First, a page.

Results and Discussion

Screen 1:

Table 1 summarizes each metals effect on protein glycosylation. Six of the 15 metals tested had no effect on protein glycosylation. Seven metals had slight differences that were not considered significant. More evaluation was necessary for these metals to prove any possible differences. Iron and manganese had significant effect on G0F, G1F, and G2F glycoforms (Figure 1 and 2).

Glycosylation Effect Trace Metal
No Effect I, J, K, L, M, N
? B, D, C, F, G, H, E
Glycosylation Effect Fe, Mn, A

Table 1. Summary of metal effect on glycosylation (Trace Metals are coded A-N). Significant effect was seen with Fe
and Mn. The question mark indicates any difference seen was not significant, but more data was needed to confirm results.



Figure 1. High concentrations of iron leads to change in glycosylation profile. As iron is increased percent G0F decreases and G1F and G2F increase. Data lower than 2ppm Fe was removed due to low protein concentration.


Figure 2. Differences were also seen at high concentrations of manganese. As manganese concentration increases percent G0F decreases while G1F and G2F both increase.

Screen 2:

All metals that showed no glycosylation impact during screen 1 were eliminated for the second screening. A DOE model showed significance for three trace metals with p-values <0.05. Trace metal A, Fe, and Mn all impacted the glycosylation profile (Table 2). The data suggests that no interactions between metals occurred that caused significant changes to the glycosylation profile. Multivariate analysis (Figure 3) confirmed the differences seen during screen 1 as well as identified that trace metal A had significant impact on glycosylation. If trace metal A is increased, percent glycoform G0F increases.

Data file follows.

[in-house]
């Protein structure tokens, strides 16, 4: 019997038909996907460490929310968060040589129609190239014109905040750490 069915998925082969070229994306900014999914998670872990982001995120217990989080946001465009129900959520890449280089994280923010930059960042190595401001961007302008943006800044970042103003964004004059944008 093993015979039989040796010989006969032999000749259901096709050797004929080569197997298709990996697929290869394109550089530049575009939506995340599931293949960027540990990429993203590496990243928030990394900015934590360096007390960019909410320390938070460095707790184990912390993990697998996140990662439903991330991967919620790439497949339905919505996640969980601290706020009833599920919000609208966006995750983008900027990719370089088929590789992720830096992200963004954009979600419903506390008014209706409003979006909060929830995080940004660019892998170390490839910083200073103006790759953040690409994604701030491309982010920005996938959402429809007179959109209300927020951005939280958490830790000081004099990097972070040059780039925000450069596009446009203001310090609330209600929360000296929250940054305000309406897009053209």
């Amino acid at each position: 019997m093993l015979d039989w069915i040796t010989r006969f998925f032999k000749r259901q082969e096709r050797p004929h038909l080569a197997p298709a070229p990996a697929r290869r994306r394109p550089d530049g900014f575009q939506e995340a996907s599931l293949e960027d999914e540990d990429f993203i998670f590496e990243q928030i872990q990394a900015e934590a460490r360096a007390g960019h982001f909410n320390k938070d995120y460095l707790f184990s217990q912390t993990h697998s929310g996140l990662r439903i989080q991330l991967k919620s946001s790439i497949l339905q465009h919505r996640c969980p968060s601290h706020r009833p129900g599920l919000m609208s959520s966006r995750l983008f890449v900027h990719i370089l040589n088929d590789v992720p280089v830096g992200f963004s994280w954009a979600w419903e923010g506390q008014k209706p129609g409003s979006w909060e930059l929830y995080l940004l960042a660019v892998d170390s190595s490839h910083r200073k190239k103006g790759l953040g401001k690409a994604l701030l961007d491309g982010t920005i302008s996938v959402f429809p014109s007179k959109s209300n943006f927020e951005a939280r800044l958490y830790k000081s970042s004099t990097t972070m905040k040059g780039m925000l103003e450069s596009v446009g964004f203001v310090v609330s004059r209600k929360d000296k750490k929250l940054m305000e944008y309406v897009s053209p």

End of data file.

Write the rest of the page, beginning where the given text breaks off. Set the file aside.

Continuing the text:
Table 2. ANOVA analysis from the DOE model suggests that trace metal A, Mn, and Fe significantly effect protein glycosylation. All p-values <0.05 are marked with red value indicating significance.



Figure 3. A PLS Loading Scatter Plot show correlation between the x variables (metals) and response y variables (% glycoforms). The plot suggests as Fe and Mn increased the G1F and G2F glycoforms increase.


  • Fe, Mn, and Trace metal A impact protein glycosylation profiles
  • Fe and Mn increased percent G1F and G2F glycoforms and decreased G0F
  • Trace Metal A increased G0F while decreasing G1F and G2F
  • In SAFC’s cell culture system only high concentrations had impact on glycosylation. Impact on seen at > 6 ppm for Fe and >20 ppb Mn.
  • Differences at low concentrations did not impact glycosylation. Differences at < 6ppm for Fe and <20ppb Mn were with in the assays variability.
  • In development of a biologic therapeutic it is necessary to understand the systems tolerance for metal variability.



References and Acknowledgments

  1. Scientific Considerations in Demonstrating Biosimilarity to a Reference Product Guidance for Industry; U.S. Department of Health and Human Services, (US) Food and Drug Administration, (US) Center for Drug Evaluation and Research, (US) Center for Biologics Evaluation and Research (US): Silver Spring, MD, 2015 .
  2. Pacis, E.; Yu, M.; Autsen, J.; Bayer, R.; Li, F. Effects of Cell culture conditions on antibody N-lined glycosylation – what affects high mannose 5 glycoform. Biotechnol Bioeng. 2011 Oct; 2348-58